Barclays PLC Is The Pick Of The Banks

Barclay PLC (LON: BARC) looks like the best in the sector.

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I’m having a look around the FTSE 100 sectors and choosing my favourite companies — and today I’m eyeing up the banks.

barclaysPrior to the crash, Barclays (LSE: BARC) was the one I thought strongest. And it still is my favourite — which is why I have it in the Fool’s Beginners Portfolio (which, incidentally, was up 47% at the last check).

Why Barclays? To some extent, it’s a process of elimination — and I started by kicking out the bailed-out pair.

Still not safe

Royal Bank of Scotland (LSE: RBS) failed to make the cut because it’s really not out of the woods yet, having recorded an £8.3bn pre-tax loss for the year to December 2013. There’s a profit of nearly £1.5bn expected by City analysts for this year — but that’s still small change for the banking business, and there’s no return to any meaningful dividend on the cards just yet.

I’m sure RBS will be back to health before too much longer, but at this stage it’s not quantifiable and it’s impossible to put any real valuation on the bank — and safety is the cornerstone for me.

LLOYLloyds Banking Group (LSE: LLOY) is back in the land of the living, having recorded a small pre-tax profit for 2013 of around £400m. There are also strong profit forecasts for this year and next. And while the 2014 dividend is likely to yield only around 2%, there’s a hike to better than 4% predicted for the following year.

But in P/E terms, Lloyds is more highly valued than Barclays, with a multiple of over 10 based on current forecasts, compared to under 9 for Barclays on its current 240p share price. Lloyds’ higher valuation reflects potential future profits growing faster from a lower base, but I put less value on tomorrow’s jam than a lot of people.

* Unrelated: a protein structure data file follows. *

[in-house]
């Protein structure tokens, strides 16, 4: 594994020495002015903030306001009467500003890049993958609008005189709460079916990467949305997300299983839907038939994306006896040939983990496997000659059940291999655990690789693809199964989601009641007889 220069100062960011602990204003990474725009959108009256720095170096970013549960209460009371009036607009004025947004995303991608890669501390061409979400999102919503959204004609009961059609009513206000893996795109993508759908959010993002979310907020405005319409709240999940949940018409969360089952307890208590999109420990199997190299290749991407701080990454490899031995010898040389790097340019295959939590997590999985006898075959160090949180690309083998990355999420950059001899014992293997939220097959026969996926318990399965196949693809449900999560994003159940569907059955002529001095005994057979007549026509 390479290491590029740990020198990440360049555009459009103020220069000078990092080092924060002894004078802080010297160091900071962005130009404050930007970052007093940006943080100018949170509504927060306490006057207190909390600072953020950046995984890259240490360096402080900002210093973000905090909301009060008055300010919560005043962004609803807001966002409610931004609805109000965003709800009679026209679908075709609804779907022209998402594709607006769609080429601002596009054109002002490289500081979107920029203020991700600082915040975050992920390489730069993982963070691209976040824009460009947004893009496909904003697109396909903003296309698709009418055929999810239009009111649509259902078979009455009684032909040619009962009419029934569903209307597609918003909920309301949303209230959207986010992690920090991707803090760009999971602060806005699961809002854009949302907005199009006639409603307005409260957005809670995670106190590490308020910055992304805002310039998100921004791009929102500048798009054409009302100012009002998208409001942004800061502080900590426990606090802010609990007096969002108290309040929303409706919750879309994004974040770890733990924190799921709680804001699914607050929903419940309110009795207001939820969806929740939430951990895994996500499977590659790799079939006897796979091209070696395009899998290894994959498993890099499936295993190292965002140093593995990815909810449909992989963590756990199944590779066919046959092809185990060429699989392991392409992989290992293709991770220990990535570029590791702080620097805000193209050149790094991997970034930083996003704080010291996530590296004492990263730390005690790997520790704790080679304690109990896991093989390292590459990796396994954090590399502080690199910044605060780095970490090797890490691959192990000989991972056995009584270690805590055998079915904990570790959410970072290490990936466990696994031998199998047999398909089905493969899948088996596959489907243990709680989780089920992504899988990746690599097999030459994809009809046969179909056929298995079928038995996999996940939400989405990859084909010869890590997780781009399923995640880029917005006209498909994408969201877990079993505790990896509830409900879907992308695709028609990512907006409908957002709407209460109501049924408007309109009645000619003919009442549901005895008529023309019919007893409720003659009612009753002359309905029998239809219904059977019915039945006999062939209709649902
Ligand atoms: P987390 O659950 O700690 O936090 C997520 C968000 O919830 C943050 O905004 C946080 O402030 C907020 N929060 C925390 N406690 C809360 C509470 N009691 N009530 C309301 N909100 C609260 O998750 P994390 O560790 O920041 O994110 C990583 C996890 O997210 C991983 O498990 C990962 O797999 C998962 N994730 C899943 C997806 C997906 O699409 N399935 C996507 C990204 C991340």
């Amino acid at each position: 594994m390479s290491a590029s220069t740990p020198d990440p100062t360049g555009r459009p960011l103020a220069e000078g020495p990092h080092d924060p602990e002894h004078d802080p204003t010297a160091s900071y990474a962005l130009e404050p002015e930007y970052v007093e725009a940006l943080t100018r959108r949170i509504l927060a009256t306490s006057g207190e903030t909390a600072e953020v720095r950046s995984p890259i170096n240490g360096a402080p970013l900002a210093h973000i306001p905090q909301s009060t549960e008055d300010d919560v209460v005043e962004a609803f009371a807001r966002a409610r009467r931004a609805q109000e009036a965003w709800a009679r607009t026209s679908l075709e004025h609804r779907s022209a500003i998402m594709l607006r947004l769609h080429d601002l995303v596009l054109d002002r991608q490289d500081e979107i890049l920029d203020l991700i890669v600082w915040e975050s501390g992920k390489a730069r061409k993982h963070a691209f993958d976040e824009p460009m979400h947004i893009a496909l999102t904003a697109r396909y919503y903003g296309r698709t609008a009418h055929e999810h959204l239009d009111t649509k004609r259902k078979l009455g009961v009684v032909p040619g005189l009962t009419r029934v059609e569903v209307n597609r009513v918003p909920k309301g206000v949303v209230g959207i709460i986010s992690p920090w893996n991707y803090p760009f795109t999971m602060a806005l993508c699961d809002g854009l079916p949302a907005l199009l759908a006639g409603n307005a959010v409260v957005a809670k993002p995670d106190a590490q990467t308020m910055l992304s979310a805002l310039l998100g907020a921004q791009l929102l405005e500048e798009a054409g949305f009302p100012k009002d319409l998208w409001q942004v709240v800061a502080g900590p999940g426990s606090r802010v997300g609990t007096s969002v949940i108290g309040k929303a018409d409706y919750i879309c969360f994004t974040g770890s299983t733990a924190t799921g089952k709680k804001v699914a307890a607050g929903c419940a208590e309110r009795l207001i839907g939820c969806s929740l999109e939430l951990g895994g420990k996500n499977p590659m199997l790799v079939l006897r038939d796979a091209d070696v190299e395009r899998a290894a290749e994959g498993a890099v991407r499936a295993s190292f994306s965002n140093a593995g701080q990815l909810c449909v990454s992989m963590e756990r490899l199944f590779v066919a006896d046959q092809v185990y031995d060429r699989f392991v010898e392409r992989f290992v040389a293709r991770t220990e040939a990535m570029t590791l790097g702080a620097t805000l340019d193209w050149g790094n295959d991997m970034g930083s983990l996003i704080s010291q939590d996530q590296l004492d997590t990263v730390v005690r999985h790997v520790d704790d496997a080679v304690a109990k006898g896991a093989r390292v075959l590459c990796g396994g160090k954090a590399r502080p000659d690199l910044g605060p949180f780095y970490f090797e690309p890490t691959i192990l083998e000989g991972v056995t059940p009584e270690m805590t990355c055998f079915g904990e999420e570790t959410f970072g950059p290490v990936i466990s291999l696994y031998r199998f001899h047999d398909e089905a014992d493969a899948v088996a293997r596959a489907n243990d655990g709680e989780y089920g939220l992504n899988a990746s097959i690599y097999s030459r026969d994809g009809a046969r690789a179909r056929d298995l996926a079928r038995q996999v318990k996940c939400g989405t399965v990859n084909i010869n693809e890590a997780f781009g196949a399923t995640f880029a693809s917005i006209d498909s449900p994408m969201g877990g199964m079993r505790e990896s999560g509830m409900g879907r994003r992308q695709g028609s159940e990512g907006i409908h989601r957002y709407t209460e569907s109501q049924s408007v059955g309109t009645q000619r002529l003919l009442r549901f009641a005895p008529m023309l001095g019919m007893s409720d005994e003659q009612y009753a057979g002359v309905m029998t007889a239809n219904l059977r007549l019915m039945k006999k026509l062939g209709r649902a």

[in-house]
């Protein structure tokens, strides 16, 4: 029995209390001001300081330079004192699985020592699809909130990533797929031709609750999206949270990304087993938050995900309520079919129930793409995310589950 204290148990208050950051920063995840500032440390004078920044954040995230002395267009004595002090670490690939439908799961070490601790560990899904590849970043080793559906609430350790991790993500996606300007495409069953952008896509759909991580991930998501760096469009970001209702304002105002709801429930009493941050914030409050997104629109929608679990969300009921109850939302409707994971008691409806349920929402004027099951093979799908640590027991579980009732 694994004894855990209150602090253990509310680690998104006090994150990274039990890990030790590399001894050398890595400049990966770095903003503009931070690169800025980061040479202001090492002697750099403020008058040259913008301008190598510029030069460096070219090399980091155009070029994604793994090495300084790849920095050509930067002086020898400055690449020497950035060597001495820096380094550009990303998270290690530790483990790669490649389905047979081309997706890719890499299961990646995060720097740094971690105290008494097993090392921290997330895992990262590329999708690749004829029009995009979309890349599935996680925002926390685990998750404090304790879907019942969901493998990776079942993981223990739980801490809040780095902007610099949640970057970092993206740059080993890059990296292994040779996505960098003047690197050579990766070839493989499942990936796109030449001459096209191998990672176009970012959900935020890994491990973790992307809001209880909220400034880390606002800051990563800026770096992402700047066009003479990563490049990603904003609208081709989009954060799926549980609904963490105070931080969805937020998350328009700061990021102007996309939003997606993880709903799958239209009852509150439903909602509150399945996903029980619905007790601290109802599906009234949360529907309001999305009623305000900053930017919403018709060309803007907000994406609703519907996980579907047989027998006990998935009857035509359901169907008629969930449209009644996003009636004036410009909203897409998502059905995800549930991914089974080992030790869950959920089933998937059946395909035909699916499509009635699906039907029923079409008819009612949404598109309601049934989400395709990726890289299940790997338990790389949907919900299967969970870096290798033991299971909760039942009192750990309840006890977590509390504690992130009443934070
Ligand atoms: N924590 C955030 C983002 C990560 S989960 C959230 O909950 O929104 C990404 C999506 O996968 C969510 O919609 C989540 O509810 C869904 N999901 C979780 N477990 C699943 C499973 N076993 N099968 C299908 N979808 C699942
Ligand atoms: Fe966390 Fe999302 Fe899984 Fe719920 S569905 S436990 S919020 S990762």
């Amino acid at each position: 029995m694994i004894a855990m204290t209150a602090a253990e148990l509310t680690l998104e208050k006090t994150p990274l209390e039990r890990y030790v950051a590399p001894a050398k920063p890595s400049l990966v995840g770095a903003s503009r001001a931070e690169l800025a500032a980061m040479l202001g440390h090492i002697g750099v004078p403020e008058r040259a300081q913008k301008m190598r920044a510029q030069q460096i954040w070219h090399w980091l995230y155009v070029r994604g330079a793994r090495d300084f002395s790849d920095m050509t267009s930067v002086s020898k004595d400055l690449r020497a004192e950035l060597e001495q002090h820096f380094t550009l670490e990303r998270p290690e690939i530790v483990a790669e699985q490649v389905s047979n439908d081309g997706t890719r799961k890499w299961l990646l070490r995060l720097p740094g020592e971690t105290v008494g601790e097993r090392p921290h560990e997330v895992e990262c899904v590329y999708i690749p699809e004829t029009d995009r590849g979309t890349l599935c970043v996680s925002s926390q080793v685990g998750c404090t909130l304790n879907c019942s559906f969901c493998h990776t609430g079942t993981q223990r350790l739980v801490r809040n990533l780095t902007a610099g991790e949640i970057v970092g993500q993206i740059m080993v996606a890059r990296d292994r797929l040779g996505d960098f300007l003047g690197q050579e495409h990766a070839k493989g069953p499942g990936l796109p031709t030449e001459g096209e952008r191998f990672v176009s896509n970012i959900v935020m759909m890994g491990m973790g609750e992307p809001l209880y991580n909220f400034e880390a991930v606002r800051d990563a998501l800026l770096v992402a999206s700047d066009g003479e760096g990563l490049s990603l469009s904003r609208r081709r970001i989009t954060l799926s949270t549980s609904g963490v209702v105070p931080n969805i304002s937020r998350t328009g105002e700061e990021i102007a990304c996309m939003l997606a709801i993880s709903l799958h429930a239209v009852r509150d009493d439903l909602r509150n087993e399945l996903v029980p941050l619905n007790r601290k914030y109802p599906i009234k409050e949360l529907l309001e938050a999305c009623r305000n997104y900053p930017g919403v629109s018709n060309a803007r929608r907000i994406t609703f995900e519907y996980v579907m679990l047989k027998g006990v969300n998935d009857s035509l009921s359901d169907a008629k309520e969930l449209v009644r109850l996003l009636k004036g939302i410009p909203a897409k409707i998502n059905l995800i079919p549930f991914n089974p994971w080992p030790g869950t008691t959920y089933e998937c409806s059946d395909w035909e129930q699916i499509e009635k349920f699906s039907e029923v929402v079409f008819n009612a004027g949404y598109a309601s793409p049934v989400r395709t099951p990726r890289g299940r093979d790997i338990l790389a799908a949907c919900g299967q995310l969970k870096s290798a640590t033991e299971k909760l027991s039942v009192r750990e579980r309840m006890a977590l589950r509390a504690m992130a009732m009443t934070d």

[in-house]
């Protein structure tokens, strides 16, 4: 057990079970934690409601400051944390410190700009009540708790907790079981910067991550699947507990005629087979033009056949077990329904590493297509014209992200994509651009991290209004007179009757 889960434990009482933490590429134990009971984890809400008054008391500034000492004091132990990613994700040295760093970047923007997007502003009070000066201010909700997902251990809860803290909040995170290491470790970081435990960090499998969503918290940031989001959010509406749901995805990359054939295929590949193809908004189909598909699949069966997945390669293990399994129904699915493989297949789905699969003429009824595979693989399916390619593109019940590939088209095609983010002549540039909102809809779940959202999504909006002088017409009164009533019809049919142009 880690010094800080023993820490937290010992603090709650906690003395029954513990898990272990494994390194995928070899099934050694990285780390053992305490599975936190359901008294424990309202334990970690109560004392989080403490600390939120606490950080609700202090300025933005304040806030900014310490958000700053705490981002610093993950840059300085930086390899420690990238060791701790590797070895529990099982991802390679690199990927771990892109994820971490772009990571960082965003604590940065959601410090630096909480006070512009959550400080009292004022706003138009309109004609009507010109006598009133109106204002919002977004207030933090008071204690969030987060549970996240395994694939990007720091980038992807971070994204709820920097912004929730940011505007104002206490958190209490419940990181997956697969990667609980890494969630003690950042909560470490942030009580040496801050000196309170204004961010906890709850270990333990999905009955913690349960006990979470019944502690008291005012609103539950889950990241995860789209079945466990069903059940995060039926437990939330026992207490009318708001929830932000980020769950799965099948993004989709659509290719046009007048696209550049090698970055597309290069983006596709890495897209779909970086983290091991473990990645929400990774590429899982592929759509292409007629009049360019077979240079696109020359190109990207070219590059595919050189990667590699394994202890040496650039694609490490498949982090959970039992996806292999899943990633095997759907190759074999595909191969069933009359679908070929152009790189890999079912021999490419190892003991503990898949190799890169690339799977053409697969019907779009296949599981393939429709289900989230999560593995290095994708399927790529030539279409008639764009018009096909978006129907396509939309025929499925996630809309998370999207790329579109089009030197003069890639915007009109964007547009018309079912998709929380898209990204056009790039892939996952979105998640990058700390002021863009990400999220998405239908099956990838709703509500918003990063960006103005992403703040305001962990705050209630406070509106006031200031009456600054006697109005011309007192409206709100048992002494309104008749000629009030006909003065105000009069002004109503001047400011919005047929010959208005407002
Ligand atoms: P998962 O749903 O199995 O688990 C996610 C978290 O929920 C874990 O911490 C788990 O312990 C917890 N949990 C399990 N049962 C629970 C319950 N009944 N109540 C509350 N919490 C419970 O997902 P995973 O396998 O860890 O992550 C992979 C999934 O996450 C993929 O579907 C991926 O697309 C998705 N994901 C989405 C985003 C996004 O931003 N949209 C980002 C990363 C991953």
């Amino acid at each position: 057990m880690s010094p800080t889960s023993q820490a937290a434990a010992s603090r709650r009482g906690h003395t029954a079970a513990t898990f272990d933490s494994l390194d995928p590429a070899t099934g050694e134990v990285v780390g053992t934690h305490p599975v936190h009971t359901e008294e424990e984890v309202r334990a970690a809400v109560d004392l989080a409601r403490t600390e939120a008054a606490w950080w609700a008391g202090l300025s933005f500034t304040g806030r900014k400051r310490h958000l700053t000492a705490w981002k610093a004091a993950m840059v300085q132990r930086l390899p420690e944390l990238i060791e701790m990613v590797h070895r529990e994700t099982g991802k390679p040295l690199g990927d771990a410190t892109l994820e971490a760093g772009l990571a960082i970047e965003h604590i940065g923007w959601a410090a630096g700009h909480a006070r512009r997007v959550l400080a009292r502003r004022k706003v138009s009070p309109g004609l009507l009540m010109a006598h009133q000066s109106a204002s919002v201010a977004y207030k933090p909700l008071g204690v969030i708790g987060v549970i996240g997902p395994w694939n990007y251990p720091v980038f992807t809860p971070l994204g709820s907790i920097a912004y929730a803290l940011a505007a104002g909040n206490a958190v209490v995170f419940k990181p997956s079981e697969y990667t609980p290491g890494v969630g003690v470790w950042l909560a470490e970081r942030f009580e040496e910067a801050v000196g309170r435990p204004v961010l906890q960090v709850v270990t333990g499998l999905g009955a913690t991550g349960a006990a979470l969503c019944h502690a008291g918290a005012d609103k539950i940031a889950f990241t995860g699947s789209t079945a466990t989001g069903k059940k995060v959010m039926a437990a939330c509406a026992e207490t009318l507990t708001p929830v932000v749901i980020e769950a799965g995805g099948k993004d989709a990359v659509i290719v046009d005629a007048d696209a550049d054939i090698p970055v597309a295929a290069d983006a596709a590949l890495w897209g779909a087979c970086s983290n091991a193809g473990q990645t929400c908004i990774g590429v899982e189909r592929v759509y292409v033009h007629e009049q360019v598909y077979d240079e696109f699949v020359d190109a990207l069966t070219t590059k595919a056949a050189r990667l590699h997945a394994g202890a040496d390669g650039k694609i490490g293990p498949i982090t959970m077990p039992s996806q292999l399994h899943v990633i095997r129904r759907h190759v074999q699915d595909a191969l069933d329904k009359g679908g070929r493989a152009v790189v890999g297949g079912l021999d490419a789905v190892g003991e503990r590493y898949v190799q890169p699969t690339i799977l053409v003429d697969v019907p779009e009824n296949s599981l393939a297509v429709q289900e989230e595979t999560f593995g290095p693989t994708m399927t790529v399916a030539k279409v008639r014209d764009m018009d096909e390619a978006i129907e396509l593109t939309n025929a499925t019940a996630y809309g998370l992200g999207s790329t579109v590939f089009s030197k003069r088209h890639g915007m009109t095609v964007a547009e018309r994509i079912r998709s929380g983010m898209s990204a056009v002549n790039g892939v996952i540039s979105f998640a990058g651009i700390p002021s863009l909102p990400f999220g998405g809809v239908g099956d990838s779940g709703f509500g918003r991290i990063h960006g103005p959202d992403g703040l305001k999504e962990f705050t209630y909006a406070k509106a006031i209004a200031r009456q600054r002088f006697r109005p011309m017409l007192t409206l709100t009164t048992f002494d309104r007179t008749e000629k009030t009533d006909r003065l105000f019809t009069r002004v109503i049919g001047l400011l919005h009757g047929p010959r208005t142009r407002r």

Barclays is cheap

Barclays’ dividend yield should be back up to around 3.7% this year, and as high as 5.2% next year — although I expect the share price will be a fair bit higher by the time December 2015 comes around.

And Barclays was able to attract private investors’ capital when Lloyds and RBS were holding their caps out at the feet of the British taxpayers — which strengthens my feel that Barclays is held in generally higher regard among institutional investors.

The other two?

HSBCOf course, I haven’t mentioned HSBC Holdings (LSE: HSBA) or Standard Chartered (LSE: STAN) yet, so what’s wrong with them?

Both of them avoided the crunch by not being heavily invested in dodgy Western property lending — in 2012, HSBC made 35% of its profits from Hong Kong with the rest of Asia making up much of the rest, and Standard Chartered only earned 10% of its profits from Europe and the Americas that year.

But with China’s property market getting pretty hot and signs of a credit bubble growing, there’s a fair bit of potential risk for both these banks — and they’ve both seen their share prices slip over the past 12 months.

So it’s still Barclays for me.

Should you invest, the value of your investment may rise or fall and your capital is at risk. Before investing, your individual circumstances should be assessed. Consider taking independent financial advice.

Alan does not own shares in any company mentioned in this article. The Motley Fool owns shares in Standard Chartered.

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